Sunday, July 10, 2011

Another taste of my summer–Root Beer BBQ Sauce Part 2–Ribs!

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This is a follow-up to the earlier post about Root Beer BBQ Sauce. This is one of the best ways I can think of to use the barbecue sauce to impress friends, coworkers and family. With the combination of herbs, spices and the sweet juicy sauce coating your pork ribs, you’ll have yourself a great time.

Everything in place here, 4 pounds of ribs, some of my special dry rub (roughly 3 parts kosher salt, 1 part dried chervil, 1 part dried parsley and 1 part cayenne as you feel like adding), and a small container of the barbecue sauce.

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Cut the ribs into manageable pieces so you can fit them onto the grill. The less pieces you have, the less times you have to use your tongs to move things around. But smaller pieces give you more maneuverability. As it was, these two rather large pieces took up quite a bit of the grill.

Then take your dry rub and coat the ribs with a nice light layer. My method is to make sure as much of the surface is touched with salt without going overboard. Cover this up…

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And get your grill ready. Here I am using my friend Mike’s chimney starter, which seems to have a decorative “hole in the wall” motif. Still worked fine though. After the coals get to about this level of glow, set the coals along one side of the grill so you have a hot side and a cooler side.

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Here’s Mike’s dog trying to convince me to feed him now.

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If you’ve arrived later than you’d like due to perhaps an exam that took longer than expected and your ribs cooking time would be long enough to starve your guests, I recommend you have a great friend like Dominick who brought his own grill and made us his hot Italian Sausage.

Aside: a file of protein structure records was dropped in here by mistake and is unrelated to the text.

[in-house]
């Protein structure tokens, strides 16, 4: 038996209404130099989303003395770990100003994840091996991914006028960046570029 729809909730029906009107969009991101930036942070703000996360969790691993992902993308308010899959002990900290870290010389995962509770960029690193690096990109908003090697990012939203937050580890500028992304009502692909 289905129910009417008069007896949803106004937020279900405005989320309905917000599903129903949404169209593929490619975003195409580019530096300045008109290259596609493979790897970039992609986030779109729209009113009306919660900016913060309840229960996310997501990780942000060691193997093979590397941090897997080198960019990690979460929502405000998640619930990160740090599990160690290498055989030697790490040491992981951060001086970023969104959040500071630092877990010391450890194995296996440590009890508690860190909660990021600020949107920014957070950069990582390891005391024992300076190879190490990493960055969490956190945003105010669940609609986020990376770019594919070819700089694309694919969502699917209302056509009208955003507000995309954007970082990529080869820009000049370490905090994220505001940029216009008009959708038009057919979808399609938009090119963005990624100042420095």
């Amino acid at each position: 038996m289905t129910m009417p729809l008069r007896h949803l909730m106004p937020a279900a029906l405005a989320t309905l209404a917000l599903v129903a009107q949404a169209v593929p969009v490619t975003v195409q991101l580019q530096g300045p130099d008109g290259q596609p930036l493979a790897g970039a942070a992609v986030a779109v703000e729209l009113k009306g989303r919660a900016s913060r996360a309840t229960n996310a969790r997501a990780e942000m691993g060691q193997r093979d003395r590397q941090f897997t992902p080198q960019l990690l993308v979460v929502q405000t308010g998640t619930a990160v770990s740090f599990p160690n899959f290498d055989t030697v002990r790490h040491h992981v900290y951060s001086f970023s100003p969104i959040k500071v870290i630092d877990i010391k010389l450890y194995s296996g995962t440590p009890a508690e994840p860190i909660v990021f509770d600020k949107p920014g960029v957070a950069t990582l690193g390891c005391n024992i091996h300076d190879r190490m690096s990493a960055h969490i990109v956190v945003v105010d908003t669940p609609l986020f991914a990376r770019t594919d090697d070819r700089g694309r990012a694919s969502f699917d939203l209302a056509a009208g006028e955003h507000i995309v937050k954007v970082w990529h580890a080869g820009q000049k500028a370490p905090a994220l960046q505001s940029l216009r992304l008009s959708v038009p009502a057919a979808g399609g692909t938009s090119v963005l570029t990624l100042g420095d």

He even slashed some of them in half and filled them with delicious cheese. So yes, having other prepared friends is a key part of an enjoyable backyard party.

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I’ve missed a few steps here, but I was enjoying the company of friends and some good brews.

1. Place the ribs on the hot side, and get a good sear on both sides, perhaps 10 minutes a side.

2. Move the ribs to the cool side of the grill. If the grill is a bit small to completely move the ribs over, you can use some foil as I did to shield away enough heat. Cover the grill and adjust the baffles accordingly to keep the heat from going crazy, but also to keep it from dying as well. It’s not an exact science, but a timer of some kind and some beers works great during this step.

3. After an hour of that, check on your ribs and then brush one of the sides with sauce. Cover and wait about least 20 minutes. Flip over again and wait at least another 20 minutes. With the case of a hotter grill setup like this, you probably want to wait no longer than 45 minutes for this step, but the main thing to do is make sure the ribs don’t dry out or burn.  So keep an eye on them every so often and keep the ribs on the cold side, and eventually you’ll be rewarded.

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And here’s the finished product. The military combat knife isn’t necessary for the carving but it’s a nice touch.

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Cut through each rib for serving, make sure to grab one before they’re all gone…

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…because if you blink, that’ll be your last chance to have one. Have a good grilling season everyone!

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